I’m not too big on self promotion. I used to be convinced this was a self esteem issue but upon closer inspection I’ve come to realize that I’ve always been pretty confident in my skill and capability – almost to the point of maniacal egotism. I tend to keep that confidence to either myself or the select few privy to my complete honesty.

This may be as a result of a fundamentally spilt identity. There’s the double trouble pull from the West; the semi-assimilation of individualistic culture coupled with a reaction to the West’s homogenization of African identity have led to the development of a somewhat strong “I”, one that wants or needs perhaps to set itself apart. This influence works against the strong communal sensibilities of the African continent resulting in two co-occurring self constructs: the self that feels as an individual apart and the self that is an inextricable part of a whole. How do I reconcile the “I” with the “one/we”? More importantly can I and should I?

 I’ve also managed to pin point another gnawing sensation, a sense that no matter how much I learn I will still be gloriously ignorant (that is, relative to the infinite knowledge to be gained on this our little blue dot, let alone the universe). What some may confuse for humility is simply caution. I want to be sure of what I am and what I say – to a certain extent anyway – before I share it. That’s hard when you consider yours to be a position of perpetual ignorance, thesis constantly crashing against antithesis, forever synthesizing. I can’t sit long enough on any thought without questioning it. This isn’t necessarily doubt in the traditional sense, just me fine-combing my truths in a world that I have come to see as contingent.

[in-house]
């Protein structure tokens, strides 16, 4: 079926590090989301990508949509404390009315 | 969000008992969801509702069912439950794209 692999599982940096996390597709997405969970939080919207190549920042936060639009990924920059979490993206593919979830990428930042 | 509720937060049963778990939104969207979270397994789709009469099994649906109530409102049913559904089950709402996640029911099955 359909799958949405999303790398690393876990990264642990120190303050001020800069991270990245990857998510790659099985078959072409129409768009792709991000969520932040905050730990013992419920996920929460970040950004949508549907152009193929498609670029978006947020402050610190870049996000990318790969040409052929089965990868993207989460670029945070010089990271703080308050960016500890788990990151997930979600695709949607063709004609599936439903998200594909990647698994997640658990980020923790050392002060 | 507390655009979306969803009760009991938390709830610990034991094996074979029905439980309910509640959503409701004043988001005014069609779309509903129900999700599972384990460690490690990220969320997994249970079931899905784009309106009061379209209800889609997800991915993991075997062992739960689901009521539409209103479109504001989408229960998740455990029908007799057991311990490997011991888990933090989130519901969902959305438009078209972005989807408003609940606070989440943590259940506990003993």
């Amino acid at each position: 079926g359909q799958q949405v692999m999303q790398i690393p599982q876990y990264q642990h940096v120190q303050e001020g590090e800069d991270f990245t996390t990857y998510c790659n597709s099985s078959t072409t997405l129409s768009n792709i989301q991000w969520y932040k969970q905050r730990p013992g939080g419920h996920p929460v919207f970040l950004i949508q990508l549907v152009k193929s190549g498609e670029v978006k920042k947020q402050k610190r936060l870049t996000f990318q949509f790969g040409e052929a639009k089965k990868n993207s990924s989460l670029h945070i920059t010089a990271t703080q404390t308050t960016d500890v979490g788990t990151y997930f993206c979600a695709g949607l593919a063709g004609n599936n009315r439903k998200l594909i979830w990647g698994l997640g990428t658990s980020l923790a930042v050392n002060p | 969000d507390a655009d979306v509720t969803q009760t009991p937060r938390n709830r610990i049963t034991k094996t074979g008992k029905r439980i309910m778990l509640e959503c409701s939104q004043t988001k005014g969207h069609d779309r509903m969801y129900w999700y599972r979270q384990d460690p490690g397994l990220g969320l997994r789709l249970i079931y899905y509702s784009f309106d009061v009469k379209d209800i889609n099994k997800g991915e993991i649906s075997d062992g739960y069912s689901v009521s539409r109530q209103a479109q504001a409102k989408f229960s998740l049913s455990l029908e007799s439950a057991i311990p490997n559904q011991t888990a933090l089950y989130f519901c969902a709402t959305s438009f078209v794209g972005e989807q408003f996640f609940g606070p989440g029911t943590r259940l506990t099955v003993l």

Right now I can only learn what is framed by the English and French language, framed by human understanding and perception and by the limitations of the forces in our corner of the universe. This doesn’t make me sad, but I wish I would get over the mental block because if I wish – and I do – to be relatively self sufficient, I better learn to blow my own horn every now and then.

I’ve always been fascinated by scars. Not the scar itself necessarily but the process of scarification, the relationship between the scar and the wound. The wound is covered but not made impervious – the softness, the hurt, still lies underneath.

This fascination is probably why I don’t feel self-conscious about mine. Not that I have any disfiguring ones so I suppose it’s infinitely easier for me to be comfortable with them. There are some wounds I have that I can’t forget. Even when they become near imperceptible. I know exactly where they are and often run my fingers over them to awaken their memories. Most of them are from my childhood so this always gives me access to parts of my brain that would normally remain dormant.

My childhood was rich and full of vivid somato-sensory experiences. I was constantly feeding on information (avid reader and TV watcher), interacting with people from diverse backgrounds and engaging in a wide range of activities all in the highly dynamic and vibrant environment of West Africa. Accessing those roots helps me centre myself – learning takes you in so many different directions, it’s nice to have something to anchor yourself to, a point of reference you can jump off from. My childhood is my cliff, not my childhood self but what that self was surrounded by, felt, and came to understand of the world – the knowledge not the individual, if one could separate the two.

I think it’s useful to regularly inject some of the carefree insatiably curious quasi-innocent nature of that perspective into my current thought process. I can’t exactly stop looking but I don’t want to be weighed down by the truths I want to uncover either.

Autodidact blues

This is the my main beef with the institutionalization of accreditation and intellect: if you don’t have the certificate, one can dismiss what you say. And you could be telling any well founded truth, yet not possessing that almighty piece of paper somehow makes your information less valid? I’m not saying that all institutionally unaccredited individuals are the next Malcolm X but let’s not pretend that auto-didactic learning isn’t a viable route to knowledge acquisition.